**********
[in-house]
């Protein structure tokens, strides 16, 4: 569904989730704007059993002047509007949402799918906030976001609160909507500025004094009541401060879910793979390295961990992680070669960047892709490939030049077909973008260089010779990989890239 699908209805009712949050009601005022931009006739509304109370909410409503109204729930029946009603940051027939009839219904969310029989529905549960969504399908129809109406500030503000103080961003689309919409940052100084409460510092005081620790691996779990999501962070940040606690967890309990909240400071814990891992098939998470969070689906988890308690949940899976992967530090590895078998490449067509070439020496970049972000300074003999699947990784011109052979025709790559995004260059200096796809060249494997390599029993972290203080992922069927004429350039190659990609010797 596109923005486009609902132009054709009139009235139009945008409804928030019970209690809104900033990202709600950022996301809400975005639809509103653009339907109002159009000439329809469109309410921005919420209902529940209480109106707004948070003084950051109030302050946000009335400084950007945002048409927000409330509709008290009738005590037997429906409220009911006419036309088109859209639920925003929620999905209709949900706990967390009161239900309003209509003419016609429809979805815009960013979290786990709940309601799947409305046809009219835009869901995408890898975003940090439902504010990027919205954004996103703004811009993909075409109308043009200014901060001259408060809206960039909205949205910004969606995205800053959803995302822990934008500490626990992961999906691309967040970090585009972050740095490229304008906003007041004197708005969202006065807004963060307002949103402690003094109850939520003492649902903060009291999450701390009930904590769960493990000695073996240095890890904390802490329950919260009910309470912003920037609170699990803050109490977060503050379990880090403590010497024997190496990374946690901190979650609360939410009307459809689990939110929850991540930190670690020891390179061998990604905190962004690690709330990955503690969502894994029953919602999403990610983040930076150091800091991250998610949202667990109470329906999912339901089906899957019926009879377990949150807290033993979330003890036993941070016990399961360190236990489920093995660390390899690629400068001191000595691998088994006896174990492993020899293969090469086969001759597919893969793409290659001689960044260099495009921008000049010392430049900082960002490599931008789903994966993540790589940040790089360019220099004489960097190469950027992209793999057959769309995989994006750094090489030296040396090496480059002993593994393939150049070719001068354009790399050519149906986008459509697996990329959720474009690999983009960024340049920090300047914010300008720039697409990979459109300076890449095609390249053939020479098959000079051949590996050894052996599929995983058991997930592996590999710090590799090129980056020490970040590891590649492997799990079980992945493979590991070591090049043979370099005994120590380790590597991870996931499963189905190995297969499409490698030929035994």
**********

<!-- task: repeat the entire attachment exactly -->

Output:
[in-house]
């Protein structure tokens, strides 16, 4: 569904989730704007059993002047509007949402799918906030976001609160909507500025004094009541401060879910793979390295961990992680070669960047892709490939030049077909973008260089010779990989890239 699908209805009712949050009601005022931009006739509304109370909410409503109204729930029946009603940051027939009839219904969310029989529905549960969504399908129809109406500030503000103080961003689309919409940052100084409460510092005081620790691996779990999501962070940040606690967890309990909240400071814990891992098939998470969070689906988890308690949940899976992967530090590895078998490449067509070439020496970049972000300074003999699947990784011109052979025709790559995004260059200096796809060249494997390599029993972290203080992922069927004429350039190659990609010797 596109923005486009609902132009054709009139009235139009945008409804928030019970209690809104900033990202709600950022996301809400975005639809509103653009339907109002159009000439329809469109309410921005919420209902529940209480109106707004948070003084950051109030302050946000009335400084950007945002048409927000409330509709008290009738005590037997429906409220009911006419036309088109859209639920925003929620999905209709949900706990967390009161239900309003209509003419016609429809979805815009960013979290786990709940309601799947409305046809009219835009869901995408890898975003940090439902504010990027919205954004996103703004811009993909075409109308043009200014901060001259408060809206960039909205949205910004969606995205800053959803995302822990934008500490626990992961999906691309967040970090585009972050740095490229304008906003007041004197708005969202006065807004963060307002949103402690003094109850939520003492649902903060009291999450701390009930904590769960493990000695073996240095890890904390802490329950919260009910309470912003920037609170699990803050109490977060503050379990880090403590010497024997190496990374946690901190979650609360939410009307459809689990939110929850991540930190670690020891390179061998990604905190962004690690709330990955503690969502894994029953919602999403990610983040930076150091800091991250998610949202667990109470329906999912339901089906899957019926009879377990949150807290033993979330003890036993941070016990399961360190236990489920093995660390390899690629400068001191000595691998088994006896174990492993020899293969090469086969001759597919893969793409290659001689960044260099495009921008000049010392430049900082960002490599931008789903994966993540790589940040790089360019220099004489960097190469950027992209793999057959769309995989994006750094090489030296040396090496480059002993593994393939150049070719001068354009790399050519149906986008459509697996990329959720474009690999983009960024340049920090300047914010300008720039697409990979459109300076890449095609390249053939020479098959000079051949590996050894052996599929995983058991997930592996590999710090590799090129980056020490970040590891590649492997799990079980992945493979590991070591090049043979370099005994120590380790590597991870996931499963189905190995297969499409490698030929035994």